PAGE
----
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DA Refuses To Allow Independent Prosecutor To Handle Prosecution Of Atlanta Cops

Atlanta, GA – Fulton County District Attorney Paul Howard said he will not recuse himself from prosecuting two Atlanta police officers for the death of 27-year-old Rayshard Brooks despite calls for an independent prosecutor.

U.S. Representative Doug Collins (R-Georgia) told a group of several hundred officers and police supporters on Saturday morning that Howard’s charging of former Atlanta Police Officer Garrett Rolfe and Officer Devin Brosnan was politically-motivated, CNN reported.

“You don’t do it for politics. Your job is to find justice for everyone,” Collins said, criticizing the district attorney’s handling of the case.

On Thursday, the congressman called on Georgia Attorney General Chris Carr to intervene and “to appoint an independent district attorney in the case of Rayshard Brooks to ensure Georgians have complete confidence that this case is devoid of any and all political influence.”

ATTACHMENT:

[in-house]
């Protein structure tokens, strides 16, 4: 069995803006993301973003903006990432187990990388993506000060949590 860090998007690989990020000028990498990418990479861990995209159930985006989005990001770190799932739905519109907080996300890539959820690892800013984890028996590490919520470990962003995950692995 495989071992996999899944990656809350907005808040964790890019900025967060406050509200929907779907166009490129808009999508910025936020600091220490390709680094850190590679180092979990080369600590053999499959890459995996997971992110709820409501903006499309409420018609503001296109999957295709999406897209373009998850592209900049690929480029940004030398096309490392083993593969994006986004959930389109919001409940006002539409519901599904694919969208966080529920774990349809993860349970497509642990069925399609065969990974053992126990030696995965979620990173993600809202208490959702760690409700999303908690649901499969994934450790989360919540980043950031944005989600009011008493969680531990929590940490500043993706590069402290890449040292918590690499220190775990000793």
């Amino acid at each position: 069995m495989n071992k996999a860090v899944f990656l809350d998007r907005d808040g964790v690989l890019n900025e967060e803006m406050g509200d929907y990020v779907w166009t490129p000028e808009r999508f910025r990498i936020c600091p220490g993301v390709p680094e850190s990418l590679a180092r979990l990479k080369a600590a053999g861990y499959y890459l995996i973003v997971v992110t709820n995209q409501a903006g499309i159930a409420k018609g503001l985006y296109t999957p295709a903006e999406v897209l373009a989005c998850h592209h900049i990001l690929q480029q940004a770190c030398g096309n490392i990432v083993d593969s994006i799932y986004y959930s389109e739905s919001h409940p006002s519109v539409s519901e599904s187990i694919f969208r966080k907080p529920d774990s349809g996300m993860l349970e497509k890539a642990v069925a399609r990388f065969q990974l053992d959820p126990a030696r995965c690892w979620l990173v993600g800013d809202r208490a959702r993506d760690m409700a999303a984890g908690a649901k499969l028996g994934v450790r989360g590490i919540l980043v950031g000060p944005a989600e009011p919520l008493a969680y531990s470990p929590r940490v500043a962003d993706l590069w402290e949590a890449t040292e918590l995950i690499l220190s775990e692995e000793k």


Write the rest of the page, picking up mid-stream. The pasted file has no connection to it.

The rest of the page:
The attorney general tweeted out a statement on Saturday that said his office only had authority to appoint another prosecutor if a court disqualified the district attorney or the district attorney recused themselves.

But Howard released a statement on Sunday that said he had no intention of stepping aside in the officers’ prosecution, CNN reported.

“When the facts are present in a homicide case, it is my duty as District Attorney to move forward even when the case involves a police officer. No, I will not step aside,” he said. “It is my plan to continue to charge cases based upon the facts rather than the rantings of groups or individuals whose ideals are inconsistent with the principles of justice and racial equality.”

Howard has been accused of charging the Atlanta police officers quickly to distract from his own criminal investigation.

The incumbent Democratic district attorney is facing a runoff to keep his job after he failed to take first place in the primary in June amid a criminal investigation into how $195,000 meant for crime prevention ended up in his own bank account.